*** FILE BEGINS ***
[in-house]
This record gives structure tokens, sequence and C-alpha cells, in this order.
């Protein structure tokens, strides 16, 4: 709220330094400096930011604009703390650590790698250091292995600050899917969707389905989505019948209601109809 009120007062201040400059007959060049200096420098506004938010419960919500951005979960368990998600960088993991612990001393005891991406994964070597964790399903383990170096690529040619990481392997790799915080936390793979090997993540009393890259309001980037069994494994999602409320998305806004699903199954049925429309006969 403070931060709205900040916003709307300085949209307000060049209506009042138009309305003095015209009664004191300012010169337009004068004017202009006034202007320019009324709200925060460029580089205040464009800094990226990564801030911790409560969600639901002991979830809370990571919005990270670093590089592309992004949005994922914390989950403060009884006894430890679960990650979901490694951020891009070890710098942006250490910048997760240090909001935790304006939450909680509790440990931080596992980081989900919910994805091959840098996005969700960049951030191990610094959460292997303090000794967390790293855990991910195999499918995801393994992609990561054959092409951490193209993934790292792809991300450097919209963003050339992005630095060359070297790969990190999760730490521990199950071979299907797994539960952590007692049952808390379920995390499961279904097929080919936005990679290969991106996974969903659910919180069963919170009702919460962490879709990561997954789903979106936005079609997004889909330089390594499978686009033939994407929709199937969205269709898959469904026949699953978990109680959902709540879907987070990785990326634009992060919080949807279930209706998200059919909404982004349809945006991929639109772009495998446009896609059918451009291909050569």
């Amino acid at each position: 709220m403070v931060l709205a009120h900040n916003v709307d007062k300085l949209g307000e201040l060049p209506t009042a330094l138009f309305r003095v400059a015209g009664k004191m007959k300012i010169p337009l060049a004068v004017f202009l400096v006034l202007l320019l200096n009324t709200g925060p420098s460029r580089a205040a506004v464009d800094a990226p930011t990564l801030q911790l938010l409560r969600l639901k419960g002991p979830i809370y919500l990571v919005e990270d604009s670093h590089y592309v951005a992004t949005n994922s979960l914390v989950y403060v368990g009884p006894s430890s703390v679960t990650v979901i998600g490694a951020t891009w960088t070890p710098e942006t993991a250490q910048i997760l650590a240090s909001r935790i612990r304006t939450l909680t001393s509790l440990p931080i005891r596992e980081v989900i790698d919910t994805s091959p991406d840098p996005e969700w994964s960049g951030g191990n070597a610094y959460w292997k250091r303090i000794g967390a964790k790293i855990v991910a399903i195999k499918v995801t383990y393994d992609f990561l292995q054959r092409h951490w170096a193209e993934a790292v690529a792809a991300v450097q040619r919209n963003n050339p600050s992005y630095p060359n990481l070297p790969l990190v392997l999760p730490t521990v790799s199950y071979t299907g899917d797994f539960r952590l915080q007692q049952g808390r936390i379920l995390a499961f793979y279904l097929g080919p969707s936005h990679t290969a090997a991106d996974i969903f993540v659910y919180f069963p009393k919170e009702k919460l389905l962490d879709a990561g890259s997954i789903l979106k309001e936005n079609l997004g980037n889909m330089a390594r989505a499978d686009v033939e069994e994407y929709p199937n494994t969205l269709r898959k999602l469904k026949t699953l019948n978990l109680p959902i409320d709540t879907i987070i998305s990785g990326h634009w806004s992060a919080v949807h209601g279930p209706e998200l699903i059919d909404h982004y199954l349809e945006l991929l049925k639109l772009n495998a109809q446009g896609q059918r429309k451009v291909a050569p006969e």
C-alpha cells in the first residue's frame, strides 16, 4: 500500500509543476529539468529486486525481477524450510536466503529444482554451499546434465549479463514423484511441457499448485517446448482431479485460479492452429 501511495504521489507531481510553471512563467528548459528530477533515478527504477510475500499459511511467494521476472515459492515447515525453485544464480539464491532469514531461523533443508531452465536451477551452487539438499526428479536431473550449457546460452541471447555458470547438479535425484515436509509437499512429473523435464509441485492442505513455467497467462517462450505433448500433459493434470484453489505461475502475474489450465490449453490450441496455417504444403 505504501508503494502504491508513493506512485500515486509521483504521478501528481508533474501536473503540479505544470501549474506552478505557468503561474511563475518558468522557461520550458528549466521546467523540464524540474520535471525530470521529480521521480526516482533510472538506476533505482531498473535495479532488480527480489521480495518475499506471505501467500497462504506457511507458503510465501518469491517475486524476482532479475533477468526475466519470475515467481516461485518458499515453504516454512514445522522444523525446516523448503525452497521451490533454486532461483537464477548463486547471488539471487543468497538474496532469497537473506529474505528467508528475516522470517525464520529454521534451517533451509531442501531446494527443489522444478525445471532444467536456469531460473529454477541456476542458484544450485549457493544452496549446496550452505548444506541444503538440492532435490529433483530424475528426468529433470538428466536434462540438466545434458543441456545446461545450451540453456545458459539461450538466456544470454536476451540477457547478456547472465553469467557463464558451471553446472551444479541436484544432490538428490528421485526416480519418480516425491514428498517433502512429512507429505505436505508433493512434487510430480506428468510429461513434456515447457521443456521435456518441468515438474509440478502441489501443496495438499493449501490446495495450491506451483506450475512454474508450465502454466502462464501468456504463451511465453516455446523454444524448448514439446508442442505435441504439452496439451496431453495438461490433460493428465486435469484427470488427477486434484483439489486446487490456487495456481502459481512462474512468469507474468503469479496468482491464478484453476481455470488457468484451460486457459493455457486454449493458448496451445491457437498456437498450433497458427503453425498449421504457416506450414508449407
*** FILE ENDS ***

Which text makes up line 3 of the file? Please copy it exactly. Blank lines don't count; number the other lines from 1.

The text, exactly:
């Protein structure tokens, strides 16, 4: 709220330094400096930011604009703390650590790698250091292995600050899917969707389905989505019948209601109809 009120007062201040400059007959060049200096420098506004938010419960919500951005979960368990998600960088993991612990001393005891991406994964070597964790399903383990170096690529040619990481392997790799915080936390793979090997993540009393890259309001980037069994494994999602409320998305806004699903199954049925429309006969 403070931060709205900040916003709307300085949209307000060049209506009042138009309305003095015209009664004191300012010169337009004068004017202009006034202007320019009324709200925060460029580089205040464009800094990226990564801030911790409560969600639901002991979830809370990571919005990270670093590089592309992004949005994922914390989950403060009884006894430890679960990650979901490694951020891009070890710098942006250490910048997760240090909001935790304006939450909680509790440990931080596992980081989900919910994805091959840098996005969700960049951030191990610094959460292997303090000794967390790293855990991910195999499918995801393994992609990561054959092409951490193209993934790292792809991300450097919209963003050339992005630095060359070297790969990190999760730490521990199950071979299907797994539960952590007692049952808390379920995390499961279904097929080919936005990679290969991106996974969903659910919180069963919170009702919460962490879709990561997954789903979106936005079609997004889909330089390594499978686009033939994407929709199937969205269709898959469904026949699953978990109680959902709540879907987070990785990326634009992060919080949807279930209706998200059919909404982004349809945006991929639109772009495998446009896609059918451009291909050569």